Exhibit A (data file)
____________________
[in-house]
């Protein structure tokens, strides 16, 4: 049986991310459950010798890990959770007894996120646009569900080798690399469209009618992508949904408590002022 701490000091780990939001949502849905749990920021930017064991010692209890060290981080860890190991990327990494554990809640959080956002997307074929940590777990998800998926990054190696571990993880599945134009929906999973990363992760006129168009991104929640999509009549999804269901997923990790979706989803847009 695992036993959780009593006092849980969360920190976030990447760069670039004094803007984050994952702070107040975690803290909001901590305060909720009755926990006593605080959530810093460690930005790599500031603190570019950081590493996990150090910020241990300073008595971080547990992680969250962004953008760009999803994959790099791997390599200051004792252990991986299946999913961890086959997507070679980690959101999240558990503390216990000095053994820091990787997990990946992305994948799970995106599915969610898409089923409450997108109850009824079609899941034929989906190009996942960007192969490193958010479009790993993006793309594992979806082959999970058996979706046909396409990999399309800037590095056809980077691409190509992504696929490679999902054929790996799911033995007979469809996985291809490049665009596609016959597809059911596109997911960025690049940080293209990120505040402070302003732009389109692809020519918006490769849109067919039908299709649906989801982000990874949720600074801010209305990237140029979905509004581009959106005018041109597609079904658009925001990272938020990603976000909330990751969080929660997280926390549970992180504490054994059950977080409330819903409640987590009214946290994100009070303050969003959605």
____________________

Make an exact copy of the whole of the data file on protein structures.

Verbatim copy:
[in-house]
């Protein structure tokens, strides 16, 4: 049986991310459950010798890990959770007894996120646009569900080798690399469209009618992508949904408590002022 701490000091780990939001949502849905749990920021930017064991010692209890060290981080860890190991990327990494554990809640959080956002997307074929940590777990998800998926990054190696571990993880599945134009929906999973990363992760006129168009991104929640999509009549999804269901997923990790979706989803847009 695992036993959780009593006092849980969360920190976030990447760069670039004094803007984050994952702070107040975690803290909001901590305060909720009755926990006593605080959530810093460690930005790599500031603190570019950081590493996990150090910020241990300073008595971080547990992680969250962004953008760009999803994959790099791997390599200051004792252990991986299946999913961890086959997507070679980690959101999240558990503390216990000095053994820091990787997990990946992305994948799970995106599915969610898409089923409450997108109850009824079609899941034929989906190009996942960007192969490193958010479009790993993006793309594992979806082959999970058996979706046909396409990999399309800037590095056809980077691409190509992504696929490679999902054929790996799911033995007979469809996985291809490049665009596609016959597809059911596109997911960025690049940080293209990120505040402070302003732009389109692809020519918006490769849109067919039908299709649906989801982000990874949720600074801010209305990237140029979905509004581009959106005018041109597609079904658009925001990272938020990603976000909330990751969080929660997280926390549970992180504490054994059950977080409330819903409640987590009214946290994100009070303050969003959605």